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Italian horror is known for its lush visual style, brutality, and its own, well-regarded sub-genre of horror called Gialli. Auteurs like Lucio Fulci, Dario Argento, Michele Soavi, and many more have staked a claim on the genre and left a lasting imprint. But Mario Bava, an essential Italian filmmaker that worked in all genres of film from the early ‘40s up until his death in 1980, is responsible not just for influencing Italian horror but modern horror as we know it today.
Beginning his film career as a cinematographer, a role that no doubt played into his stunning visual style, Bava would transition into directing horror films in the ‘50s, though uncredited, as well as work in special effects. But when he began to work under his own name starting in the ‘60s, everything changed. His opulent cinematography, inventive use of modest budgets, innovative storytelling and atmospheric style not only contributed to the birth of giallo and modern slashers, but played major influence on filmmakers that would further shape both horror and film itself. While there’s an extensive filmography of great Bava films worth seeing, here are the six most influential horror films that shaped the genre:
Black Sunday (1960)
Bava’s directorial debut, or at least the first in which he actually received credit, launched his career and that of lead star Barbara Steele’s. It was a huge success in terms of box office and critical reception, made more impressive considering its censorship for being very gruesome for its time. Opening with an inquisition that sees a witch sentenced to death by her own brother for her dark ways, she vows revenge in the form of a curse. 200 years later, she returns to possess her young descendent and enact her retribution. A tribute to black & white Gothic horror of the 1930s, Bava keeps it modern with the level of bleak violence, especially the opening scene featuring the iron maiden. The most well-known of Bava’s films, it’s played a major influence on films like Francis Ford Coppola’s Bram Stoker’s Dracula and Tim Burton’s Sleepy Hollow.
Black Sabbath (1963)
A horror anthology with a trio of tales introduced by iconic horror vet Boris Karloff, Black Sabbath was made with foreign financial backing with the intent of putting it in American theatres. The segments “The Telephone,” “The Wurdalak,” and “The Drop of Water,” spin tales of a stalked call girl, a vampiric creature terrorizing a family, and a nurse haunted by her stolen ring’s rightful owner. Be sure to seek out the Italian version, as the American edit cuts out more controversial plot elements and rearranges the segment order that places the best of the bunch first (“The Drop of Water”). The most obvious influence from Black Sabbath would be its name appropriation from Ozzy Osbourne’s heavy metal band, originally titled Earth before they saw the film in theatres. The film’s story structure played a vital role in the creation of Pulp Fiction, as well.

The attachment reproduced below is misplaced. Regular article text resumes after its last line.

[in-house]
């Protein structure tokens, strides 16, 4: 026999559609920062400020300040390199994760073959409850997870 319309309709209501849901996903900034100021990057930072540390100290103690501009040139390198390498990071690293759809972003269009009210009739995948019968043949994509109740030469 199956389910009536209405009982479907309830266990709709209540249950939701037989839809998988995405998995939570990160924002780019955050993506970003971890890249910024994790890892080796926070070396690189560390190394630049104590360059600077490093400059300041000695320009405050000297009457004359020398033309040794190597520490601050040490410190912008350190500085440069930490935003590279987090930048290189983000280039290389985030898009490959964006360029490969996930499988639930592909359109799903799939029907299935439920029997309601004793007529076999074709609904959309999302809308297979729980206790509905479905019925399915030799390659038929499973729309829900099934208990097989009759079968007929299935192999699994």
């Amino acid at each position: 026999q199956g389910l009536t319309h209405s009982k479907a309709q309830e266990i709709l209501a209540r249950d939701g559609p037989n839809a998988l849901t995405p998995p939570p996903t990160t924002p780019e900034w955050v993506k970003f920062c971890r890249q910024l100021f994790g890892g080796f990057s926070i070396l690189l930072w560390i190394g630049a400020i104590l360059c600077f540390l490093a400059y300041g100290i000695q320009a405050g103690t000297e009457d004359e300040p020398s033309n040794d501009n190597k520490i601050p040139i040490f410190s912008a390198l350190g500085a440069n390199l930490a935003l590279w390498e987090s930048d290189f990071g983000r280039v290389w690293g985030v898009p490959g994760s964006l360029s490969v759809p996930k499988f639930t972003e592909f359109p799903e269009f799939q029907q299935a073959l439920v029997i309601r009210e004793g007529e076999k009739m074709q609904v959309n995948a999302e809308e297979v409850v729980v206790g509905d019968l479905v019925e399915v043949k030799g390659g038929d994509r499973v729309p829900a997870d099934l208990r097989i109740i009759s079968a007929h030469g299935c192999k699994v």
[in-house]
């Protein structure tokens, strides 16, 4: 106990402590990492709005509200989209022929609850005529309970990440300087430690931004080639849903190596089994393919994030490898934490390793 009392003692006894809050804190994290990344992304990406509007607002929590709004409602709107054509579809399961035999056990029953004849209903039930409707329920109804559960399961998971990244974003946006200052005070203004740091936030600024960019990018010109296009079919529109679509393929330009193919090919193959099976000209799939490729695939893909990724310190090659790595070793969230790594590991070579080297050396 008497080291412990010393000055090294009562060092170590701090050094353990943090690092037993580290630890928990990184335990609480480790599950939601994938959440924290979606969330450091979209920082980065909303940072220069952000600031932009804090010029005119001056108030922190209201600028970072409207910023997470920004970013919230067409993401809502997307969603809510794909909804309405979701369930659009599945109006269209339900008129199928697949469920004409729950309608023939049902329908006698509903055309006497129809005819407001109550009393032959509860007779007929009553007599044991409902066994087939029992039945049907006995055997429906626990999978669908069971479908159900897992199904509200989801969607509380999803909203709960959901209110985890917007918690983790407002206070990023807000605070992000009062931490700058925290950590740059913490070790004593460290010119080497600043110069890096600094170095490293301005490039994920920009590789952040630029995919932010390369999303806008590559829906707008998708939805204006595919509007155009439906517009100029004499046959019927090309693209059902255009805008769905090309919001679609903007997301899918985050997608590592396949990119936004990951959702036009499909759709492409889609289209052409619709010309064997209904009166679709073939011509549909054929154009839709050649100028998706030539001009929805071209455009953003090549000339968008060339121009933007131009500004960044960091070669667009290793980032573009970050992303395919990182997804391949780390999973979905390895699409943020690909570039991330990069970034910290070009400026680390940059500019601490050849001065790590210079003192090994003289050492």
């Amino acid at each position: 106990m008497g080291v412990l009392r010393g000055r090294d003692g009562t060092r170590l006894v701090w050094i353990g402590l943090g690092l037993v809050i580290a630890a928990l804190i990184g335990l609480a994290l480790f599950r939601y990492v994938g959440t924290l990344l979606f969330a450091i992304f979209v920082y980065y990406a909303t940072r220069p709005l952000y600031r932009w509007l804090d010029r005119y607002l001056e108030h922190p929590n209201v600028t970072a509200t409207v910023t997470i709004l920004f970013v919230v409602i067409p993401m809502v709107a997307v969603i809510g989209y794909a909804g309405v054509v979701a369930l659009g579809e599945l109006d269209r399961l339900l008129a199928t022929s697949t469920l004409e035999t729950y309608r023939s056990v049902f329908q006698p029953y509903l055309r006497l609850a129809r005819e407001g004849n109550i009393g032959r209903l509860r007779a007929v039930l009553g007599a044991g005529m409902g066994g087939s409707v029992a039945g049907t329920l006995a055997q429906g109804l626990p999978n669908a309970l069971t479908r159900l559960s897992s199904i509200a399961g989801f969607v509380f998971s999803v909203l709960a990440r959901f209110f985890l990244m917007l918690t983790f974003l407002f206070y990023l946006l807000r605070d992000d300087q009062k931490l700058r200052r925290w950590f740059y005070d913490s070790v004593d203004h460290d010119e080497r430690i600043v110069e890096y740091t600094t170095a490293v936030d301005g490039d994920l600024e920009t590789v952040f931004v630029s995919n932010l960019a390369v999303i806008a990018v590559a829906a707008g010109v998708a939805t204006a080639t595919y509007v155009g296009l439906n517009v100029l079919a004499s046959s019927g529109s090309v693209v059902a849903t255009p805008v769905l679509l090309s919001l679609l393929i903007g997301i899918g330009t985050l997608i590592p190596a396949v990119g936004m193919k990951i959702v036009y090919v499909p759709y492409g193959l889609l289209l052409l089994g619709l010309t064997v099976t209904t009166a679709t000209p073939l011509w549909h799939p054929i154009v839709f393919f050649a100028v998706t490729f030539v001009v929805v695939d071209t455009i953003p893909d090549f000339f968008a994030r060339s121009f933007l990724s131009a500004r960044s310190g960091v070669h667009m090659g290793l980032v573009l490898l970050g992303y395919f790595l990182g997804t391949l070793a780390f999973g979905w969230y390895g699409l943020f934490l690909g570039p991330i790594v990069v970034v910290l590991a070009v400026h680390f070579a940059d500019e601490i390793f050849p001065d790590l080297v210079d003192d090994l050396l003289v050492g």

Blood and Black Lace (1964)
This bright Technicolor murder mystery is often cited as the origin of the giallo, or at least what brought it into prominence and served as the template of gialli that would follow. With a murder whodunit plot surrounding a killer decked in black that brutally dispatches fashion models, the saturated colors, vicious slayings, and even killer trademarks like black gloves would set the blueprint for films to come. It’s a film that had a notable influence on filmmakers like Martin Scorsese and Dario Argento.
Planet of the Vampires (1965)
The plot follows a group of astronauts responding to a distress call coming from a strange planet. Upon descent, the crew initially turns on each other and attack, but once that passes they begin to be hunted by a strange, unknown presence. Sounds like a 1979 horror sci-fi classic by Ridley Scott, doesn’t it? While writer Dan O’Bannon and director Ridley Scott have denied seeing Bava’s film during their creation of Alien, the resemblance can be uncanny. Bava fully embraced the pulpy nature of the narrative, making it feel like a brought to life sci-fi comic. The ideas introduced here seem to play a vital role in similar films besides Alien, like Pitch Black and Prometheus.
Kill, Baby…Kill! (1966)
A return to gothic horror, this highly regarded feature was centered on one of Bava’s favorite themes; fear. Following a village haunted by the ghost of a homicidal little girl, Bava’s use of saturated color keeps this gothic tale of ghosts and witchcraft feeling like a fevered dream. Exploring themes of distrust and a haunted past, this film also played a major influence on Bram Stoker’s Dracula, Argento’s Suspiria, and Scorcese’s The Last Temptation of Christ.
A Bay of Blood (1971)
Also known as Twitch of the Death Nerve, this giallo was also Bava’s most violent. When a wealthy woman is murdered by her husband, it triggers a series of murders where no one appears to be safe in the surrounding area. Bordering on dark comedy, it features a gory body count filled with beheadings, stabbings, and strangling. It is essentially the outline for modern slashers as we know it. Between the one by one body pile up and the POV shots, this is the one Bava film that’s perhaps most obvious in its legacy. The giallo influence is clear, but more than that is its influence on Friday the 13th. Even a major death in Friday the 13th Part 2, in which a couple gets skewered mid-coital, seems borrowed from this Bava classic.